Robbins believes the primary quality that helps people age is resilience. The ability to adapt to life as it inevitably changes instead of hanging on to what was. And if things aren’t so great right now, it’s never too late to turn things around.
“There’s no reason you can’t make profound changes in how you interact with the universe and how you see yourself and how you deal with conflict and stress at any age. You can decide at age 85 that you want to learn Spanish or play the piano — people do it all the time,” says Robbins. “I’m learning myself that aging is complicated. While there are things you can’t do as well, there are other thing — your perspective, your experience, your emotions — that only expand as you get older. I may not be able to bench press as much weight, but all these other aspects of yourself become much more interesting and deeper as you get older.”
Robbins appreciates Madison’s proximity to “unusually good” health care, as well as the unique neighborhoods that he says are age-diversified.
“One of the great things about aging in a place like Madison is the communities. I think for me, personally, the strongest point are the neighborhoods. People are kind and supportive and enjoy each other, and you don’t have to live this sort of isolated life.”
The sense of community that allows for independent living is fostered by organizations such as SAIL: Sharing Active Independent Lives. While anyone older than 55 can join, executive director Ann Albert says SAIL’s oldest member is 100. “In a membership out of more than 500, we have quite a few in that 85 to 89 group, and 60 people over the age of 90. There are lots of very active, vibrant people.”
SAIL is part of AgeBetter Inc., a member-led nonprofit founded by Oakwood Village and Attic Angel 14 years ago, based on the national Village Movement. There are more than 200 “villages” nationwide, and Madison’s is the second oldest in the country. One of SAIL’s goals is to make it easier for older adults to live independently as long as they want to. In addition to regular seminars on popular topics such as downsizing, internet technology and avoiding scammers, members receive a wealth of services most don’t think about until they need them —as in help with flipping a mattress or addressing greeting cards. They offer discounts, wellness and educational programs, vetted service providers, transportation arrangements, medication reviews and daily check-in phone calls. Most of all, SAIL offers opportunities to socialize, from monthly luncheons to the half-dozen smaller member groups for more specialized interests, such as book club or coffee meetings for members age 90 and older.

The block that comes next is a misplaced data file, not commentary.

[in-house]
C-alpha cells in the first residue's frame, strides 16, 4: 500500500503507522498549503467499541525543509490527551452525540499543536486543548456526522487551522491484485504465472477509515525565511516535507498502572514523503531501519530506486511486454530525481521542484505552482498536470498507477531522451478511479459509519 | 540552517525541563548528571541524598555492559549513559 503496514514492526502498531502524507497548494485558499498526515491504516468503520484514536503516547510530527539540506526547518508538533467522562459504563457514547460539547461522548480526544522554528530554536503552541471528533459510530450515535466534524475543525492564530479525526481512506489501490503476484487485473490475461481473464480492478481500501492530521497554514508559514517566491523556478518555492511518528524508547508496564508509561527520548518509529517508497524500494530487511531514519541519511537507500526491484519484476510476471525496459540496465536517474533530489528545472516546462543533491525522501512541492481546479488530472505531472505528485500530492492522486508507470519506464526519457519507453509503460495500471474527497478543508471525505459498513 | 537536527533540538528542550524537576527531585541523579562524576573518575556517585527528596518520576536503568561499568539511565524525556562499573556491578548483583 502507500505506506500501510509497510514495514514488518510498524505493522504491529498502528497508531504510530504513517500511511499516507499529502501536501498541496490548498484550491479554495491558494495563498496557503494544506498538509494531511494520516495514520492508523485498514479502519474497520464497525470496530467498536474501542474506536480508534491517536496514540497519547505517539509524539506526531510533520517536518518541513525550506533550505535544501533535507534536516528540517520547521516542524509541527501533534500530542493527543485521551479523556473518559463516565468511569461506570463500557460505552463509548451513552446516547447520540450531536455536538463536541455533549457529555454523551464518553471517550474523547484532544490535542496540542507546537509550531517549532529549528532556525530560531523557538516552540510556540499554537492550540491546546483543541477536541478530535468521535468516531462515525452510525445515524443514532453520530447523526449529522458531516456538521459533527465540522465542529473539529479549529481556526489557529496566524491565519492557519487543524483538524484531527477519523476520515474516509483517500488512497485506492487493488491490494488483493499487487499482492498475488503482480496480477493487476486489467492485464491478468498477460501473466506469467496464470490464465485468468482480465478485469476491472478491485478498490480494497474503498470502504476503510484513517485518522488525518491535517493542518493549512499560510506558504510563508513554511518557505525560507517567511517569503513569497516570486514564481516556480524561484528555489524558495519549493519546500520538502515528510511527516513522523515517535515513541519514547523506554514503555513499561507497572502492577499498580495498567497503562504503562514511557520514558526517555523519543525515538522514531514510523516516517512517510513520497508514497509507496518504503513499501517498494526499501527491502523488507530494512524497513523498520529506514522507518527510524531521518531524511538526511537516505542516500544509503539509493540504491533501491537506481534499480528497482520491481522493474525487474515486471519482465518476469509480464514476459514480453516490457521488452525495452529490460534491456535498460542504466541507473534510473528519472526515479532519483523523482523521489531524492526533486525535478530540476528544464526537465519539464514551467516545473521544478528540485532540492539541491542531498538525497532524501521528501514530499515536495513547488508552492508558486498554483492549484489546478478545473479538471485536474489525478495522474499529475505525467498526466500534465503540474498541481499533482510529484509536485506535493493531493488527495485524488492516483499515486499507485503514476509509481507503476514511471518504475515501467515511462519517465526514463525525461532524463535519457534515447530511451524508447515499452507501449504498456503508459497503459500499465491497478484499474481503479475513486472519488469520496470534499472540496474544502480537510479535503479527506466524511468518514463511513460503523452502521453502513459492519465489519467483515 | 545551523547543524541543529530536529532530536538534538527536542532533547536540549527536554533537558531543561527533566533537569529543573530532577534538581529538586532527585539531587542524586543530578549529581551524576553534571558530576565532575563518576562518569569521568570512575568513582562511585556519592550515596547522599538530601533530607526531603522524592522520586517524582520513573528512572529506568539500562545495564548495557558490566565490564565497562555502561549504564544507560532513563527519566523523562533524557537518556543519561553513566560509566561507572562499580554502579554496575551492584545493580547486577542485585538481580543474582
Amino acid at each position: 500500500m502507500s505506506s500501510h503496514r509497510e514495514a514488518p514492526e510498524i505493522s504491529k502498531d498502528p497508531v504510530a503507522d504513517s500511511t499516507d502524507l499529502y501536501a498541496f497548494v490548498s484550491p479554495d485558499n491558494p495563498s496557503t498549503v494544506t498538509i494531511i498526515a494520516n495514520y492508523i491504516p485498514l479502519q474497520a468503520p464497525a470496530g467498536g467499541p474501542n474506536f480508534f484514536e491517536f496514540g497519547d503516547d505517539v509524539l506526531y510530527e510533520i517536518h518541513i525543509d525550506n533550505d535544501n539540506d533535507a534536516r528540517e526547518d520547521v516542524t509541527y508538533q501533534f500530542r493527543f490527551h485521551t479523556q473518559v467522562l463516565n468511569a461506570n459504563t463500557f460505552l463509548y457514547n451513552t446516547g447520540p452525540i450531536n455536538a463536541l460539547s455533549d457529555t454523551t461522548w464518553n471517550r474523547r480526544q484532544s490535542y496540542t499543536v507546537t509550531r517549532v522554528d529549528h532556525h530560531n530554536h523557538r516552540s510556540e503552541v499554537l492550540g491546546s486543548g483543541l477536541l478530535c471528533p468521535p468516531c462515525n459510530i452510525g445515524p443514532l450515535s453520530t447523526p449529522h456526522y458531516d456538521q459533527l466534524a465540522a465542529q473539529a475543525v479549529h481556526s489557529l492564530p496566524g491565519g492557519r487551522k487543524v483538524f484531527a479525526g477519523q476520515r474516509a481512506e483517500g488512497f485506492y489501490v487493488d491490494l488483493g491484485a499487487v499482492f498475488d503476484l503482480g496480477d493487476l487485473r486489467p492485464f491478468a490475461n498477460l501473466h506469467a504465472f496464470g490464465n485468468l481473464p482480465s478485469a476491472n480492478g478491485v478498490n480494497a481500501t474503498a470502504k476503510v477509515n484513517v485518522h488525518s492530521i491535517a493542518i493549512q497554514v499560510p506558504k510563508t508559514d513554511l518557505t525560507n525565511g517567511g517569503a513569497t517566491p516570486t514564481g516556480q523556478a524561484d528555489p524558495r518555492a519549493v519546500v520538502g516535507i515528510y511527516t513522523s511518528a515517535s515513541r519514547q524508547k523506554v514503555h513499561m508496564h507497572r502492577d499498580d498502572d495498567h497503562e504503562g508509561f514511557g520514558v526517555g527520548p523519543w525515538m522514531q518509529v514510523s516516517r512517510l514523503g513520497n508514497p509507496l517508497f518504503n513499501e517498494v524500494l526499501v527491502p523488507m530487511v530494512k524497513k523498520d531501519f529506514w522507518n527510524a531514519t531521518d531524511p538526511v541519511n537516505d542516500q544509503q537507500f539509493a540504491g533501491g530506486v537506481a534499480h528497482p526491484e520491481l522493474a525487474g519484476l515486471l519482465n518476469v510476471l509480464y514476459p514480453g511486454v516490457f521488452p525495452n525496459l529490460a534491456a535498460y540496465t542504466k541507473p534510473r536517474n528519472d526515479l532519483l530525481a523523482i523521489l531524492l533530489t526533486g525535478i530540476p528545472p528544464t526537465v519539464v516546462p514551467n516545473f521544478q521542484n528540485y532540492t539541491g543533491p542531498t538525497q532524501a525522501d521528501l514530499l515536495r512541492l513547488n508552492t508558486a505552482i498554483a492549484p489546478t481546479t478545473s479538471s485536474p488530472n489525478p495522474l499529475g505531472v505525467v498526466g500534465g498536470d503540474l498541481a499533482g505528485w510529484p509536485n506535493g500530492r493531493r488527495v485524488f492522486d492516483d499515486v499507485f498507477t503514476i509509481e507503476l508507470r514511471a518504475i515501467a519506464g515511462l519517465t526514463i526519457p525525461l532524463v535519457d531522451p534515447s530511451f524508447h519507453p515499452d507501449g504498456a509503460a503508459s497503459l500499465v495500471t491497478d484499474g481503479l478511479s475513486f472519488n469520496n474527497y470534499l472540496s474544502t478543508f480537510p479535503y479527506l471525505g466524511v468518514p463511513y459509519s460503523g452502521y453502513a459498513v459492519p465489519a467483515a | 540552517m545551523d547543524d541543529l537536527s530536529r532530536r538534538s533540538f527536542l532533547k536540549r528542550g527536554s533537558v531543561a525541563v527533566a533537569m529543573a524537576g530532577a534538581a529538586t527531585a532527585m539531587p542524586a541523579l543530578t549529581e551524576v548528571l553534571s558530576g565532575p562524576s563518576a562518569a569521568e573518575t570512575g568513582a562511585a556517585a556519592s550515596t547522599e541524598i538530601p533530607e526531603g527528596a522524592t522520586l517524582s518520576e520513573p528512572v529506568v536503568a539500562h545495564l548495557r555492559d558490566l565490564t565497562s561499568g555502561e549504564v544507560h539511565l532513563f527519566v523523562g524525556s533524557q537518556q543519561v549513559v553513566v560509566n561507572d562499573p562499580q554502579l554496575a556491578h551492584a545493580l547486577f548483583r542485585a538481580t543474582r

“All the benefits we offer were either created by members or inspired by them,” says Albert. This year’s featured speaker at the spring luncheon was Abramson, who explored the topic of ageism. SAIL’s newest and most popular series is called SAILing Into the Future, because “as one of our speakers said,” Albert recalls, “‘If you’re not dead, you’re not done.’”
Albert says she’s met many older adults through SAIL who are active and engaged in the Madison community, many at ages she finds astounding. They’re competing in sports and dining at Madison’s restaurants. They’re taking in world-class theater at the Overture Center for the Arts, attending lectures and auditing classes at the University of Wisconsin–Madison (which anyone 60 and older can access free of charge). They’re volunteering significant levels of time and financial investments, and defying stereotypes at every turn. The younger generations, Albert says, would be wise to pay attention.
“I want us to understand and recognize that [older adults] contribute at all ages,” says Albert. “They have purpose. They have really great wisdom. And the younger generation doesn’t recognize sometimes the value and contributions they can make.”
To make the case, we found six individuals who are aging on their own terms in the Madison area. While their accomplishments and histories are remarkable in their own right, their continued work and active lives are just as inspiring.
Dick Wagner helped design the city in which he wanted to retire. He didn’t know that’s what he was doing at the time, but he sure knows it now.